General Governorate: A separate administrative territorial region set up by the Germans in 1939 after defeat of Poland, which included German‑occupied part of Polish territory that was not directly incorporate into German state. It was run by the Germans till 1945 and final Russian offensive, and was a part of so–called Big Germany — Grossdeutschland. From 1941 expanded to include district Galicia. (more on: en.wikipedia.org [access: 2013.12.04])

Ribbentrop-Molotov: Genocidal Russian–German alliance pact between Russian leader Joseph Stalin and German leader Adolf Hitler signed on 23.08.1939 in Moscow by respective foreign ministers, Mr. Vyacheslav Molotov for Russia and Joachim von Ribbentrop for Germany. The pact sanctioned and was the direct cause of joint Russian and German invasion of Poland and the outbreak of the II World War in 09.1939. „The war was one of the greatest calamities and dramas of humanity in history, for two atheistic and anti–Christian ideologies — national and international socialism — rejected God and His fifth Decalogue commandment: Thou shall not kill!” (Abp Stanislaus Gądecki, 01.09.2019). The decisions taken were on 28.09.1939 slightly altered and made more precise when a treaty on „German–Russian boundaries and friendship” was agreed by the same murderous signatories. One of its findings was establishment of spheres of influence in Central and Eastern Europe and in consequence IV partition of Poland. In one of its secret annexes agreed, that: „the Signatories will not tolerate on its respective territories any Polish propaganda that affects the territory of the other Side. On their respective territories they will suppress all such propaganda and inform each other of the measures taken to accomplish it”. The agreements resulted in a series of meeting between two genocidal organization representing both sides — German Gestapo and Russian NKVD when coordination of efforts to exterminate Polish intelligentsia and Polish leading classes (in Germany called Intelligenzaktion, in Russia took the form of Katyń massacres) where discussed. Resulted in deaths of hundreds of thousands of Polish intelligentsia, including thousands of priests presented here, and tens of millions of ordinary people,. The results of this Russian–German pact lasted till 1989 and are still in evidence even today. (more on: en.wikipedia.org [access: 2015.09.30])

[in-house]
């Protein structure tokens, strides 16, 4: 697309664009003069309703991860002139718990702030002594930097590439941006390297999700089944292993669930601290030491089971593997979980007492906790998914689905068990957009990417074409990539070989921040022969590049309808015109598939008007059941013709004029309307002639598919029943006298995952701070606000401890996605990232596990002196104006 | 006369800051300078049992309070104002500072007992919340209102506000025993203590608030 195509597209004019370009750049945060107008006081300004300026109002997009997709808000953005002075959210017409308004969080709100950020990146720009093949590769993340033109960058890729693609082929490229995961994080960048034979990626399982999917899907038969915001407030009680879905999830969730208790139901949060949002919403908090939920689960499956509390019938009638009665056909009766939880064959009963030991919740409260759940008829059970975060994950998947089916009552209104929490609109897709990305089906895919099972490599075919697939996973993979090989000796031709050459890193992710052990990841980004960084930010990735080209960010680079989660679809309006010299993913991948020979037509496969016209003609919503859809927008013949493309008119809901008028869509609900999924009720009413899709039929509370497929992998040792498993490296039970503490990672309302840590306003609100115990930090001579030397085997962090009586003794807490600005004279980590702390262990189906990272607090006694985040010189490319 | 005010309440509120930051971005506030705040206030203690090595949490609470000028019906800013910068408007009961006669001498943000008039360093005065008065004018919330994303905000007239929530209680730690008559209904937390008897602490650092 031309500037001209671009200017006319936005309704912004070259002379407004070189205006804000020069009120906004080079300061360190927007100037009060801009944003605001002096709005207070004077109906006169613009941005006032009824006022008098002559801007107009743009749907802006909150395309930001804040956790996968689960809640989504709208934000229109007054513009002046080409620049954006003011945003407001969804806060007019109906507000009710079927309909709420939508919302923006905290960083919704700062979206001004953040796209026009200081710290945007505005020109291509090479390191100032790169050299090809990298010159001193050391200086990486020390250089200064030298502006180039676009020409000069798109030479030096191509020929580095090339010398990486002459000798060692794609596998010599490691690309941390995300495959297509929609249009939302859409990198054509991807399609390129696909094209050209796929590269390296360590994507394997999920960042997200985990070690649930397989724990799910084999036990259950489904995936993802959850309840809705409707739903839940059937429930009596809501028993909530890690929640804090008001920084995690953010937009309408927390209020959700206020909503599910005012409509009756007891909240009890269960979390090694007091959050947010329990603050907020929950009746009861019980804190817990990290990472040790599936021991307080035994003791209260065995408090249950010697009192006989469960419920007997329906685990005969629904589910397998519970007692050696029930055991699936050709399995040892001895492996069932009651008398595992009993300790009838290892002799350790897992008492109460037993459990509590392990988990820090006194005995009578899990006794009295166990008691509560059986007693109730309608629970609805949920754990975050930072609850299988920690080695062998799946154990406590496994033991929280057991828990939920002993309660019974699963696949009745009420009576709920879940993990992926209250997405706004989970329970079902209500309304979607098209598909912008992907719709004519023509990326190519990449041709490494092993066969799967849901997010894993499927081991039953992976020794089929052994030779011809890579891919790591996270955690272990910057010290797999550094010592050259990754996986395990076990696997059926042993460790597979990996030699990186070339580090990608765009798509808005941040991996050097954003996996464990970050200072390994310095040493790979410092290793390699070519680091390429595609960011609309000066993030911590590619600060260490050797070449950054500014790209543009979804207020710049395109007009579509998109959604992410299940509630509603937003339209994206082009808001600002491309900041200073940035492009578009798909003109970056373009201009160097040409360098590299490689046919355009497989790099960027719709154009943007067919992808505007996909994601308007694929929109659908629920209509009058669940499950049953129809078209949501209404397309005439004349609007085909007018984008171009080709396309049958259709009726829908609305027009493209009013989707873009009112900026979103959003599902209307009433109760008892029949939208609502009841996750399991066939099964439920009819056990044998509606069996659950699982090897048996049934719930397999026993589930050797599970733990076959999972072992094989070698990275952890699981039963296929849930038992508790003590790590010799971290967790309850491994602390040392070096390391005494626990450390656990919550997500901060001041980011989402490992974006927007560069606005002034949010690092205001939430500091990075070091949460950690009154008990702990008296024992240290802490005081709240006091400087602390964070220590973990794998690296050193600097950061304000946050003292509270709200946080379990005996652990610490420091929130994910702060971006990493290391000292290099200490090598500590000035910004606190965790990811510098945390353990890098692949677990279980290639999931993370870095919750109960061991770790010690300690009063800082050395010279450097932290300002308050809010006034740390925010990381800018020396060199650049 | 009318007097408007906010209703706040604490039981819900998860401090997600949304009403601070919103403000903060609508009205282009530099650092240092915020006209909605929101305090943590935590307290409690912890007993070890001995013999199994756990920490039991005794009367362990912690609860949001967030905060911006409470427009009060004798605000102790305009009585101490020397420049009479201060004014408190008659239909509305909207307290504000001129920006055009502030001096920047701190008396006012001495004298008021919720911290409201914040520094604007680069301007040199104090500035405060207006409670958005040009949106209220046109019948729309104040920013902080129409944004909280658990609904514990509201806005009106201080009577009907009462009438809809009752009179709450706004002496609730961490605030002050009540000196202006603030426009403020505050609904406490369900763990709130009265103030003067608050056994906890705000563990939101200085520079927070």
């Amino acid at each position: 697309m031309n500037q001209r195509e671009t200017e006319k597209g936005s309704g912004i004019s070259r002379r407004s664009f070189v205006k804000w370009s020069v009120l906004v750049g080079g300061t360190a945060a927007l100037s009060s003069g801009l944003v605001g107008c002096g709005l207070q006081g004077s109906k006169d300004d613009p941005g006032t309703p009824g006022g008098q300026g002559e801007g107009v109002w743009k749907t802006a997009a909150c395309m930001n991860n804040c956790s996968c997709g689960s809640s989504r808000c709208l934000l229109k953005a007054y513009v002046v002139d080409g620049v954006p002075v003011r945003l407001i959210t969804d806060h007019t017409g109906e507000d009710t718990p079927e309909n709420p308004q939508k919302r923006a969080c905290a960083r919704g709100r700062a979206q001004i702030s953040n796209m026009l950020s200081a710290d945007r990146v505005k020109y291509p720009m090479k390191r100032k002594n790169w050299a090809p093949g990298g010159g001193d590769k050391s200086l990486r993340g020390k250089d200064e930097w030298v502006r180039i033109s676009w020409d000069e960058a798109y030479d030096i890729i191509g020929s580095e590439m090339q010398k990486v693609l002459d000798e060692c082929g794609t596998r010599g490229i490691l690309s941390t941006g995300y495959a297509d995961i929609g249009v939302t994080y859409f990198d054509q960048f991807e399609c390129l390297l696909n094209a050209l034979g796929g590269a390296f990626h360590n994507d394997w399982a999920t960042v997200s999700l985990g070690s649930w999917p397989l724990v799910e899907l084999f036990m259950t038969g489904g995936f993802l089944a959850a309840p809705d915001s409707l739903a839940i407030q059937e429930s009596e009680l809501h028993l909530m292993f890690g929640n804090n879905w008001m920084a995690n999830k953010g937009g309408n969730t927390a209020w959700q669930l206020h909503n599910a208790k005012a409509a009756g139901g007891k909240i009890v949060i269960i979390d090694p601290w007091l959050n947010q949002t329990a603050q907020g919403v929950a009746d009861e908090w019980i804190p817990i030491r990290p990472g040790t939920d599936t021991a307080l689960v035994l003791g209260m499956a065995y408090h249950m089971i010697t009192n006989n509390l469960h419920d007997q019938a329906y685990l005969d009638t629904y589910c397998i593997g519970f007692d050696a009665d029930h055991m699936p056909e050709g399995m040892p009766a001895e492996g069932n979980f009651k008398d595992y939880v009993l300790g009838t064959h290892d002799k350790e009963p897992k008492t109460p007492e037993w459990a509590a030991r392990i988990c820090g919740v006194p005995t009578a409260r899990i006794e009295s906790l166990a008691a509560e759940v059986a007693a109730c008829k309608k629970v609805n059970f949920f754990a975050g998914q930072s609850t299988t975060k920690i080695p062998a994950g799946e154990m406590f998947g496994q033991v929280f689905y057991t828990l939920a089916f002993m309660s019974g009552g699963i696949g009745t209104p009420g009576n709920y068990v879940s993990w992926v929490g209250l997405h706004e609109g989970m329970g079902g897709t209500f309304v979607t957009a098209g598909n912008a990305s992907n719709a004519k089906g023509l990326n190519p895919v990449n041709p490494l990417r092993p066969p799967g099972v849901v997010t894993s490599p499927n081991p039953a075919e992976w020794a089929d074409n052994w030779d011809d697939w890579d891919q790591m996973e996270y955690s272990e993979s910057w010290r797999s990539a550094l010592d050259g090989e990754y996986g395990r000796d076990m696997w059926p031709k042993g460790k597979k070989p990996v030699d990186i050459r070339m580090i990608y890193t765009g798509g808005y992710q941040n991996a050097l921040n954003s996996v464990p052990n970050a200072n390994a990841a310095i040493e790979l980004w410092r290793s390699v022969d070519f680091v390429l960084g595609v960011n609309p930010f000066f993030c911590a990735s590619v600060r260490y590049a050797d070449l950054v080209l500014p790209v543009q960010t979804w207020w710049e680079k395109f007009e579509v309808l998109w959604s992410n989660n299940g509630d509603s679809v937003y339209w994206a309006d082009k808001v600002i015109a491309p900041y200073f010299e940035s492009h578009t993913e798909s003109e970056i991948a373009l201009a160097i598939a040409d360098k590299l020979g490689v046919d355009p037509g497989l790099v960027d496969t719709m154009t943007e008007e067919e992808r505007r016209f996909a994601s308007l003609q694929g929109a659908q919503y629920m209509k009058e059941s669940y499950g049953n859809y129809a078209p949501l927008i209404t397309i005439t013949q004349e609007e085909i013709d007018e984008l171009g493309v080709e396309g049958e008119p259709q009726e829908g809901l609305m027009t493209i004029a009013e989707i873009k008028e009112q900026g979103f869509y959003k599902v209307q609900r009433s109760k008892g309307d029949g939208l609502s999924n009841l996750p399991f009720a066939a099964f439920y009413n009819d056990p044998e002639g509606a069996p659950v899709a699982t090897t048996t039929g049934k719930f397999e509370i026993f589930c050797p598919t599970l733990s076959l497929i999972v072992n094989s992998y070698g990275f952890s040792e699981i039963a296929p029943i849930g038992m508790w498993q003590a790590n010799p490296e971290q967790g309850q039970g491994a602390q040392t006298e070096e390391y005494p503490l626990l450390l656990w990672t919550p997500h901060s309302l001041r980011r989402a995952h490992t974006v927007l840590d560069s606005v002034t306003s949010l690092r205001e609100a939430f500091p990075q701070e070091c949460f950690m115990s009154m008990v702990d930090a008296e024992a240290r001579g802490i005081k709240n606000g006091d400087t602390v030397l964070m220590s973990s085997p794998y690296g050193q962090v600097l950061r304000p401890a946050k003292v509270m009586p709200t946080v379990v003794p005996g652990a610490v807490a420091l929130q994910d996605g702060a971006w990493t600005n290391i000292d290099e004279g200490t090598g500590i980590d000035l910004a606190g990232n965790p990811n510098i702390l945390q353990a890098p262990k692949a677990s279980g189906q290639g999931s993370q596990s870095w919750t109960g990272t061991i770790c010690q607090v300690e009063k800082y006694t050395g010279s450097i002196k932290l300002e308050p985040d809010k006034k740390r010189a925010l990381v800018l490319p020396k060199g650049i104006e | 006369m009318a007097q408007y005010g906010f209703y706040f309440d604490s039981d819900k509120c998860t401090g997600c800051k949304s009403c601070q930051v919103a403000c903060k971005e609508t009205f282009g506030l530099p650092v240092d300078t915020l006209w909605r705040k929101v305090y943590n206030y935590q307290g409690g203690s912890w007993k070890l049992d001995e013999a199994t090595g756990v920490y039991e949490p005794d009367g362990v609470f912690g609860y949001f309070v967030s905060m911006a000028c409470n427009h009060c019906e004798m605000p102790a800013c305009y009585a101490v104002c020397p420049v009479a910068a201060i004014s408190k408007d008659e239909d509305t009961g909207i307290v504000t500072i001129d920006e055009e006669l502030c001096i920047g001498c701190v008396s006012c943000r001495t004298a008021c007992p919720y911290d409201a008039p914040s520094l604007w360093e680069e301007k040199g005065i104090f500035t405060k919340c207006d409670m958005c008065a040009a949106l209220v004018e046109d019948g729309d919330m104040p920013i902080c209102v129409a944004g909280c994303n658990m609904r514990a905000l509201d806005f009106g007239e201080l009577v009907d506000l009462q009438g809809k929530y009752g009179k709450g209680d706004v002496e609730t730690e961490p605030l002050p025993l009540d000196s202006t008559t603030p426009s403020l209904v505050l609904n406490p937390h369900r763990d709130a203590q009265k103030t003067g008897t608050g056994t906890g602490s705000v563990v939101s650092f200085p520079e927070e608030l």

sources

personal:
pl.auschwitz.org [access: 2012.11.23], www.opoka.org.pl [access: 2012.12.28], www.echokatolickie.pl [access: 2015.09.30], www.echokatolickie.pl [access: 2015.09.30], echokatolickie.pl [access: 2013.12.04], oslonydrzew.republika.pl [access: 2012.12.28]
bibliograhical:
Mr Marius Greiner, private correspondence, 04.03.2018